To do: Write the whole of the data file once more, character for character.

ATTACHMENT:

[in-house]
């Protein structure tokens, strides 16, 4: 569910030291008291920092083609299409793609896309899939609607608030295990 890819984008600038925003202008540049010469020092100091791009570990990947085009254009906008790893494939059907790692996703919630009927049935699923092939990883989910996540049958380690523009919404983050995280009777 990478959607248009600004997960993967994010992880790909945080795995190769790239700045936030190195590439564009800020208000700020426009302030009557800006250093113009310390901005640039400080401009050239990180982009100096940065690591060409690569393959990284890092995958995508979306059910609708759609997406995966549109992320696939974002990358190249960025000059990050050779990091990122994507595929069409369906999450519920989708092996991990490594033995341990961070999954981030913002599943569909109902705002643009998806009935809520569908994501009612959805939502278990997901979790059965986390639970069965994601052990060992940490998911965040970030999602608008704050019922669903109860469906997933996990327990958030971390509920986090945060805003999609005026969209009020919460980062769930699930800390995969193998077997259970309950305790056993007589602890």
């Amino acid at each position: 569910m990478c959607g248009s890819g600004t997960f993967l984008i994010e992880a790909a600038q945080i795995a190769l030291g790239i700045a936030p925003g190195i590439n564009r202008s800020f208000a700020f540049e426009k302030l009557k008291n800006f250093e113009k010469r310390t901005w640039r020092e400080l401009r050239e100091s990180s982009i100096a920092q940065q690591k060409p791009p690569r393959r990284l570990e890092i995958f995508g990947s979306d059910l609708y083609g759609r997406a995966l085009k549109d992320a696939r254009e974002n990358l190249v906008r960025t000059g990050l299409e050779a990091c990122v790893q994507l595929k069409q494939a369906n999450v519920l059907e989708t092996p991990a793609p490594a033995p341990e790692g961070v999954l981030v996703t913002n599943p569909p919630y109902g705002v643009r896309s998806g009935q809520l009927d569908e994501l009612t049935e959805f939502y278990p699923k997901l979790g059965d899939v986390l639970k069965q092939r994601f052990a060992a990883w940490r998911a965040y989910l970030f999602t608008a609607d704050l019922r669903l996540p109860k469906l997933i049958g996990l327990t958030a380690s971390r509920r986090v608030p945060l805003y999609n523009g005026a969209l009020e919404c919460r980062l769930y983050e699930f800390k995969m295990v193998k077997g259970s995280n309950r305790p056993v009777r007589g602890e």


[in-house]
């Protein structure tokens, strides 16, 4: 569910030291008291920092083609299409793609896309899939609607608030295990 890819984008600038925003202008540049010469020092100091791009570990990947085009254009906008790893494939059907790692996703919630009927049935699923092939990883989910996540049958380690523009919404983050995280009777 990478959607248009600004997960993967994010992880790909945080795995190769790239700045936030190195590439564009800020208000700020426009302030009557800006250093113009310390901005640039400080401009050239990180982009100096940065690591060409690569393959990284890092995958995508979306059910609708759609997406995966549109992320696939974002990358190249960025000059990050050779990091990122994507595929069409369906999450519920989708092996991990490594033995341990961070999954981030913002599943569909109902705002643009998806009935809520569908994501009612959805939502278990997901979790059965986390639970069965994601052990060992940490998911965040970030999602608008704050019922669903109860469906997933996990327990958030971390509920986090945060805003999609005026969209009020919460980062769930699930800390995969193998077997259970309950305790056993007589602890």
């Amino acid at each position: 569910m990478c959607g248009s890819g600004t997960f993967l984008i994010e992880a790909a600038q945080i795995a190769l030291g790239i700045a936030p925003g190195i590439n564009r202008s800020f208000a700020f540049e426009k302030l009557k008291n800006f250093e113009k010469r310390t901005w640039r020092e400080l401009r050239e100091s990180s982009i100096a920092q940065q690591k060409p791009p690569r393959r990284l570990e890092i995958f995508g990947s979306d059910l609708y083609g759609r997406a995966l085009k549109d992320a696939r254009e974002n990358l190249v906008r960025t000059g990050l299409e050779a990091c990122v790893q994507l595929k069409q494939a369906n999450v519920l059907e989708t092996p991990a793609p490594a033995p341990e790692g961070v999954l981030v996703t913002n599943p569909p919630y109902g705002v643009r896309s998806g009935q809520l009927d569908e994501l009612t049935e959805f939502y278990p699923k997901l979790g059965d899939v986390l639970k069965q092939r994601f052990a060992a990883w940490r998911a965040y989910l970030f999602t608008a609607d704050l019922r669903l996540p109860k469906l997933i049958g996990l327990t958030a380690s971390r509920r986090v608030p945060l805003y999609n523009g005026a969209l009020e919404c919460r980062l769930y983050e699930f800390k995969m295990v193998k077997g259970s995280n309950r305790p056993v009777r007589g602890e």